Da'ud Bob's Movie Review
July 2018

It's always fun for me when Shakespeare and history meet, and it's even better when a number of the names in the cast are familiar to me. And when a piece of the history involves a member of my own family, well, that's pretty much the trifecta and you know that I'm really, really going to enjoy watching it. In this particular instance, the play was Shakespeare's last. The history was a shipwreck in the Bermudas that occurred in 1609, an account of which was written up by Sir Thomas Gates, the newly-appointed governor of the Jamestown, Virginia colony, Sir George Sommers, and Captain Newport, all part of the expedition which had been stranded, and published in 1610 under the title A Discovery of the Barmudas [Bermudas], Otherwise Called the Ile of Divels [Isle of Devils]. It is widely believed that Shakespeare based his final play on the account of the storm and shipwreck from that book. And finally, one of the characters in the play is thought to have been based on one of the men in that expedition, Stephen Hopkins, who later sailed with his family on the Mayflower, and who also happens to be my 11th great-grandfather. (No, really! I have the research to prove it.) And who plays the role of Stephano in this version of the play? Nigel Hawthorne, who did such a good turn as Malvolio in the 1996 Twelfth Night (another Shakespeare play involving a shipwreck), as King George III in The Madness of King George, as Sir Humphrey Appleby in the BBC TV series Yes, Prime Minister, as George, Duke of Clarence, in the Ian McKellen Richard III, and in roles in a couple of other movies I have seen and liked a lot, Gandhi and Firefox, among others. So with all that going for it, this month Da'ud Bob reviews for you BBC's 1980 version of William Shakespeare's final play, The Tempest.

Starring Michael Hordern in a change of pace for him as Prospero, David Waller as Alonso, Derek Godfrey as Antonio, Warren Clarke as Caliban, Nigel Hawthorne as Stephano, David Dixon as Ariel, Andrew Sachs as Trinculo, John Nettleton as Gonzalo, Alan Rowe as Sebastian, Pippa Guard as Miranda, Christopher Guard as Ferdinand, and Paul Greenhalgh as Francisco, the basic plot is that a wizard and former Duke of Milan, Prospero, was overthrown by his brother and cast adrift with his books and daughter. They came safely to shore, and now, years later, he has achieved control over a number of spirits (and Caliban) to rule the island. When his brother, with others, sails near his island, he calls up a massive storm which casts them upon his shores, without loss of either life or ship. In the end he frees the spirits who work for him, abjures the further use of magic, and returns home, where his only heir, daughter Miranda, will marry Ferdinand, the heir of the King of Naples, and they will rule over both cities in peace. Or, more succinctly, "Exiled Prospero lives on a desolate island with his daughter, Miranda. When Prospero's usurping brother sails by the island, Prospero conjures a storm that wrecks the ship and changes all of their lives."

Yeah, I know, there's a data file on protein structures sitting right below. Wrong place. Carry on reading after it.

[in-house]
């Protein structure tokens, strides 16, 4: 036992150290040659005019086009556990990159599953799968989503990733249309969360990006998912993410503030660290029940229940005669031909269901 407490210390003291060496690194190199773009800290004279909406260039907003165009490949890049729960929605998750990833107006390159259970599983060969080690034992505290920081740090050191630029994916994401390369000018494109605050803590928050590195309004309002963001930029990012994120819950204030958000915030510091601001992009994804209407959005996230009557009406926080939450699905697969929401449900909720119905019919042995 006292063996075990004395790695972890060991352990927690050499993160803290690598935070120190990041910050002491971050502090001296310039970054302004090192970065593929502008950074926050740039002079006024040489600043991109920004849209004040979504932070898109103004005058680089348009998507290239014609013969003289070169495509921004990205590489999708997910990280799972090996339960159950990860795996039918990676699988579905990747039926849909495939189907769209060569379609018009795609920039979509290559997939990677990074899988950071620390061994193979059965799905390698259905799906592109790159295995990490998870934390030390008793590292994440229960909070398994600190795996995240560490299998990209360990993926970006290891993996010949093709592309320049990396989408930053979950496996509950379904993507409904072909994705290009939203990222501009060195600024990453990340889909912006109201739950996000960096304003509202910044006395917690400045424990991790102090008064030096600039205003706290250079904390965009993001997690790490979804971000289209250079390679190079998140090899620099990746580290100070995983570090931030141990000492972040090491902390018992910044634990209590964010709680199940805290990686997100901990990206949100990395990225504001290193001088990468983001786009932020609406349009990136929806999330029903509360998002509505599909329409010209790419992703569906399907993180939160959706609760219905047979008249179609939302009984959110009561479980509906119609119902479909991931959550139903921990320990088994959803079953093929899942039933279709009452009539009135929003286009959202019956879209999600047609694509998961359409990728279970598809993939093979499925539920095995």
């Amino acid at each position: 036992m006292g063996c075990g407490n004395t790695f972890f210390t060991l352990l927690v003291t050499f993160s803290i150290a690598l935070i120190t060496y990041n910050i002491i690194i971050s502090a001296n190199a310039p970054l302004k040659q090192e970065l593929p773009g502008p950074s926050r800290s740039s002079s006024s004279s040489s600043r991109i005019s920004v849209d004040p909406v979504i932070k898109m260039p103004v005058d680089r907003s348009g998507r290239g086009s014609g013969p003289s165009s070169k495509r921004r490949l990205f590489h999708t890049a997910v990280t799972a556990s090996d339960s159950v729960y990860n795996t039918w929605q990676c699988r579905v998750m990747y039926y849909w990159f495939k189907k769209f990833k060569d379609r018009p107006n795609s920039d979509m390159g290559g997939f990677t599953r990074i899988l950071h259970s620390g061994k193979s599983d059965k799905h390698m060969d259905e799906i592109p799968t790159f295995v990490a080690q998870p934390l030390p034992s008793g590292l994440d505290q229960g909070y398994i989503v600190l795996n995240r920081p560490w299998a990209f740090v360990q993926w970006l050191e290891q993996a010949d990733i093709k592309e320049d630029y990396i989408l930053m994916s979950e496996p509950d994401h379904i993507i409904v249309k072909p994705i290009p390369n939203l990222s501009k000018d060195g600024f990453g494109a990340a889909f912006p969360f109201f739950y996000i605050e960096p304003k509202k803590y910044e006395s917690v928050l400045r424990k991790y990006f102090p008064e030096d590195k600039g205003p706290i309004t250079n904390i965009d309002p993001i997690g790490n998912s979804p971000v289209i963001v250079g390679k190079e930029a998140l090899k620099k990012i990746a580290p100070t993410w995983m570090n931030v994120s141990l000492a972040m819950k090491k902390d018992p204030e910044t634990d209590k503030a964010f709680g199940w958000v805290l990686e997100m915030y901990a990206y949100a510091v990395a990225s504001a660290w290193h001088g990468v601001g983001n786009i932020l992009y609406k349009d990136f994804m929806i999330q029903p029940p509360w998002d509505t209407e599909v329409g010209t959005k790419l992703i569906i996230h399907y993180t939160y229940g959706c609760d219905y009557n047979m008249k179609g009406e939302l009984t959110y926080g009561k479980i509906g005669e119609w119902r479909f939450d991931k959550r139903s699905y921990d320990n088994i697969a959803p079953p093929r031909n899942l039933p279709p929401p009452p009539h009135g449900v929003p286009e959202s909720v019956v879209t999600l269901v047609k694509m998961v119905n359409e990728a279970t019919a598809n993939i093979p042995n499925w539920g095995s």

Good points: Well, it's Shakespeare! The shields on the rail of the ship's stern castle.

Bad points: The sound is often a bit "scratchy." (Then again, it was made for TV in 1980, and not for surround sound in Hi-Definition!) Why is Ariel golden? All over?

Zero breasts. No blood. No dead bodies. Storm fu. Sword fu. Magic staff fu. The ship rolls. Spirits roll. Plots and sub-plots roll. Ariel disappears. A lot. On screen. (1980-level special effects.) Gratuitous G-strings. (Ariel and the other spirits.) Gratuitous hair. (Caliban. All over.) Gratuitous songs. It's nice to see Michael Hordern playing something other than "befuddled characters, particularly stuffy public officials." (For an example of the former, see his wonderful interpretation of Baptista in the Elizabeth Taylor-Richard Burton The Taming of the Shrew.) A mere 28 on the Vomit Meter. Two stars. Da'ud Bob says, "Check it out!"

Upcoming movies and miniseries to watch for!

Robin Hood

Opens November 21, 2018 (delayed from September)

"Robin of Loxley, a war-hardened Crusader, and his Moorish commander mount an audacious revolt against the corrupt English crown in a thrilling action-adventure packed with gritty battlefield exploits, mind-blowing fight choreography, and a timeless romance." Starring Taron Egerton in the title role, with Jamie Dornan, Paul Anderson, Ben Mendelsohn, Jamie Foxx as Little John, Eve Hewson, and Tim Minchin as Friar Tuck.

Yet another movie that I don't think needed to be remade (again and again and again!).


Mary Queen of Scots

December 7, 2018 in limited release

Mary Stuart's attempt to overthrow her cousin Elizabeth I, Queen of England, finds her condemned to years of imprisonment before facing execution. Starring Margot Robbie as Elizabeth I, Saoirse Ronan in the title role, and David Tennant (as John Knox).

Oh, look! Another remake!

No official website yet.

The Kid Who Would Be King

Now March 1, 2019 (that's at least two delays that I know of)

"A band of kids embark on an epic quest to thwart a medieval menace." Starring Rebecca Ferguson, Patrick Stewart as Merlin, Tom Taylor.

No official website yet.

The Name of the Rose


"A monk investigates a series of mysterious deaths at an abbey. Television adaptation (eight episodes) of Umberto Eco's novel The Name of the Rose." John Turturro in the Sean Connery role, Michael Emerson, Rupert Everett, Damian Hardung, Claudio Bigagli.

Really? Yet another remake? Can no one write any original scripts anymore?

No official website yet.

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